Today: Tuesday, 23 April 2024 year

Japan decided to start dumping water from Fukushima-1 no earlier than August 24th.

Japan decided to start dumping water from Fukushima-1 no earlier than August 24th.

The discharge of water from the Fukushima-1 nuclear power plant will begin “at the earliest on August 24,” Japanese Prime Minister Fumio Kishida said at a meeting of key ministers in charge of discharging weakly radioactive water from the nuclear power plant into the ocean.

“As for the specific release dates: if there are no contraindications due to weather and sea conditions, then we are counting on August 24,” the Prime Minister said.

Thus, Japan officially decided to start dumping water from the Fukushima-1 nuclear power plant into the ocean.

Kishida visited the station on Sunday and met with its management. On Monday, he met with the leadership of the National Federation of Associations of Fishing Cooperatives, where the fishermen said that they oppose the discharge of water into the ocean because of reputational risks.

Despite this, the government considered that “to a certain extent” it was possible to achieve an understanding of the parties concerned, in connection with which today at a meeting of the Cabinet of Ministers, the dates for the start of the discharge of water from the Fukushima-1 nuclear power plant into the ocean were determined.

Japan plans to begin discharging water purified from all radionuclides, except for tritium, into the ocean at a distance of 1 kilometer from the station.

During the accident at the Fukushima-1 nuclear power plant in 2011, nuclear fuel melted at the first, second and third reactors. The water that is used to cool the reactors and is contaminated with radioactive substances passes through a multi-stage ALPS system, which makes it possible to purify it from 62 types of radionuclides, with the exception of tritium. Tritium is a radioactive isotope of hydrogen, otherwise it is called “superheavy hydrogen” or 3H, which makes it difficult to clean water from it. Tritium exists in nature, due to weak beta radiation its effect on humans is limited, at the same time it is dangerous if it enters the body. Water purified from radionuclides with the exception of tritium is now stored in giant tanks at the station. Every day, about 140 tons of radioactive water are added to them. About 1,000 giant tanks have been installed at the station, but almost 90% of their volume of 1.37 million tons is already filled.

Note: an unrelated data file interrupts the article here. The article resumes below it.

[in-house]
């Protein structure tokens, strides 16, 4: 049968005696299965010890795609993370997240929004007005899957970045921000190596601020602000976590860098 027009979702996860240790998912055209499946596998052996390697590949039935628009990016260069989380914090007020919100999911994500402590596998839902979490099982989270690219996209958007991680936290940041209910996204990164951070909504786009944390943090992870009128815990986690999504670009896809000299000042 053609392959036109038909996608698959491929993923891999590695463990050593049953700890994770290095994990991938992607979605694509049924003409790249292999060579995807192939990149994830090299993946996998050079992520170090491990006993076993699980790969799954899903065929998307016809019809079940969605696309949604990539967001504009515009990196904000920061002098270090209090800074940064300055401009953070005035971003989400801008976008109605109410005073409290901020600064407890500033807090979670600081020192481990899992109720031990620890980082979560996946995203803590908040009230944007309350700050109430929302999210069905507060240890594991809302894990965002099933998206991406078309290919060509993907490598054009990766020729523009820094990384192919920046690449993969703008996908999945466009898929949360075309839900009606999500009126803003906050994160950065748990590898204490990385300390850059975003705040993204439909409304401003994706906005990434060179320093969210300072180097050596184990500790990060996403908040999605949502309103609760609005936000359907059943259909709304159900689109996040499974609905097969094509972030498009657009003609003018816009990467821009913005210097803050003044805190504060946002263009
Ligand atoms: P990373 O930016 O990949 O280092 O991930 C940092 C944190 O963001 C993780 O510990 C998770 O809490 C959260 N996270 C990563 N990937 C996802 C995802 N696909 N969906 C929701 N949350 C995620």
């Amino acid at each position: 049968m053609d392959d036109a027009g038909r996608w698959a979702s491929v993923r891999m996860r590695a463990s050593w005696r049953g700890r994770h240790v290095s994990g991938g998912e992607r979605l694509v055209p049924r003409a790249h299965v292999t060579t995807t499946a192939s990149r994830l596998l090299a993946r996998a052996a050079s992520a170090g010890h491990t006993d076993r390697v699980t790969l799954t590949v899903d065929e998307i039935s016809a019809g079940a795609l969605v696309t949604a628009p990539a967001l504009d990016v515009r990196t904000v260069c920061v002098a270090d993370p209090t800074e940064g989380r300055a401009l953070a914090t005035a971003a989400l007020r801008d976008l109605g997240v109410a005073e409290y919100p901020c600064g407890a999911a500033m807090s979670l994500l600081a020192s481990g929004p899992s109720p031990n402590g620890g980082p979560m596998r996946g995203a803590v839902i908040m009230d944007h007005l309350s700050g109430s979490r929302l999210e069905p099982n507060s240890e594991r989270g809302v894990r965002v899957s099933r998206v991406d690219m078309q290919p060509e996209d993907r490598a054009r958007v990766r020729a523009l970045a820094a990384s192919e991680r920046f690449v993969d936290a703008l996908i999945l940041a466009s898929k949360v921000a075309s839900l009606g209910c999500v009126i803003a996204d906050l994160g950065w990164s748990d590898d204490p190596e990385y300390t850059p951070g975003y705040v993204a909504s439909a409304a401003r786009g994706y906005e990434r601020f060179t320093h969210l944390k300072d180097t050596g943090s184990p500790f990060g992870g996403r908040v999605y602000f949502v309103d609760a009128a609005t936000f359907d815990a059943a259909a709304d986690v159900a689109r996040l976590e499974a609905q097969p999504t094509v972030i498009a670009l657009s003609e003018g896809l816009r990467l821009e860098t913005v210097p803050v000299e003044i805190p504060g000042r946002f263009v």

The issue of water disposal methods has been considered since 2013. Among others, options were considered to mix it with cement and concrete underground, to separate hydrogen by electrolysis, and others. In the end, the government decided to start dumping water into the sea, after diluting it and bringing the concentration of tritium to 1,500 becquerels per liter, which is 40 times less than the norm adopted in Japan for draining water into the sea from the operation of operating nuclear power plants – 60 thousand becquerels. According to the Ministry of Industry of Japan, the radioactivity of tritium in the 1.25 million tons of water accumulated at the Fukushima-1 nuclear power plant is 860 trillion becquerels. Before the accident, the station was dumping 2.2 trillion becquerels of tritium-containing water into the sea every year.

IAEA chief Rafael Grossi said during his visit to Tokyo in July that the water release plan was in line with agreed international standards and the impact on the environment would be negligible. However, local residents, farmers and fishermen of Fukushima fear that the release of weakly radioactive water into the ocean will negatively affect the image of products produced in the prefecture.